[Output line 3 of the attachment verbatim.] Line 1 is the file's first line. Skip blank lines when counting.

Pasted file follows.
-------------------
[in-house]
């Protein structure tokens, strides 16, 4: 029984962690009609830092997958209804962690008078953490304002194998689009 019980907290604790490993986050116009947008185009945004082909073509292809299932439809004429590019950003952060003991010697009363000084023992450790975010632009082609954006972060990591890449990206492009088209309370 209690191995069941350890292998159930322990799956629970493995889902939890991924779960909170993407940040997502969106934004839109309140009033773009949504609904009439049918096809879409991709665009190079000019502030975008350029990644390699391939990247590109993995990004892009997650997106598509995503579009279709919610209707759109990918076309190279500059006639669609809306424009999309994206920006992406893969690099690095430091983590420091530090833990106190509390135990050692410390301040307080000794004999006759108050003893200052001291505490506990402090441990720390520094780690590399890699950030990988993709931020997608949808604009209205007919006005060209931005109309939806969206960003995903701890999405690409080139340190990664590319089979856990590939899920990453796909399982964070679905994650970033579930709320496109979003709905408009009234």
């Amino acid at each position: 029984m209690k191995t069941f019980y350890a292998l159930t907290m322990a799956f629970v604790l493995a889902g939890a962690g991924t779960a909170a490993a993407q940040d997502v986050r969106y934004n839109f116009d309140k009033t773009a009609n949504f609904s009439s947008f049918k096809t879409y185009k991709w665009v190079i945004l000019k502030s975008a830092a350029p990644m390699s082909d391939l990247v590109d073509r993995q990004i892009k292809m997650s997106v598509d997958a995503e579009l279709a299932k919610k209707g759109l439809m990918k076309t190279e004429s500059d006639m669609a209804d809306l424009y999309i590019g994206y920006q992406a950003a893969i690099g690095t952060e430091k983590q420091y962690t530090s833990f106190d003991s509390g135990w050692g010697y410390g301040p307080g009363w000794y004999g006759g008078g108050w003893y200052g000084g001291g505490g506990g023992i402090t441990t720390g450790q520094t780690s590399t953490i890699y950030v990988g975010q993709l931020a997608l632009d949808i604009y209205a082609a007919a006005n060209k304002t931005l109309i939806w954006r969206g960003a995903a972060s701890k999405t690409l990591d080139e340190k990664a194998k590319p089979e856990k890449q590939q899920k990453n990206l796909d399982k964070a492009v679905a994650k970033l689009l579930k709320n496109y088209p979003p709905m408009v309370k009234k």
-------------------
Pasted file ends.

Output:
């Amino acid at each position: 029984m209690k191995t069941f019980y350890a292998l159930t907290m322990a799956f629970v604790l493995a889902g939890a962690g991924t779960a909170a490993a993407q940040d997502v986050r969106y934004n839109f116009d309140k009033t773009a009609n949504f609904s009439s947008f049918k096809t879409y185009k991709w665009v190079i945004l000019k502030s975008a830092a350029p990644m390699s082909d391939l990247v590109d073509r993995q990004i892009k292809m997650s997106v598509d997958a995503e579009l279709a299932k919610k209707g759109l439809m990918k076309t190279e004429s500059d006639m669609a209804d809306l424009y999309i590019g994206y920006q992406a950003a893969i690099g690095t952060e430091k983590q420091y962690t530090s833990f106190d003991s509390g135990w050692g010697y410390g301040p307080g009363w000794y004999g006759g008078g108050w003893y200052g000084g001291g505490g506990g023992i402090t441990t720390g450790q520094t780690s590399t953490i890699y950030v990988g975010q993709l931020a997608l632009d949808i604009y209205a082609a007919a006005n060209k304002t931005l109309i939806w954006r969206g960003a995903a972060s701890k999405t690409l990591d080139e340190k990664a194998k590319p089979e856990k890449q590939q899920k990453n990206l796909d399982k964070a492009v679905a994650k970033l689009l579930k709320n496109y088209p979003p709905m408009v309370k009234k």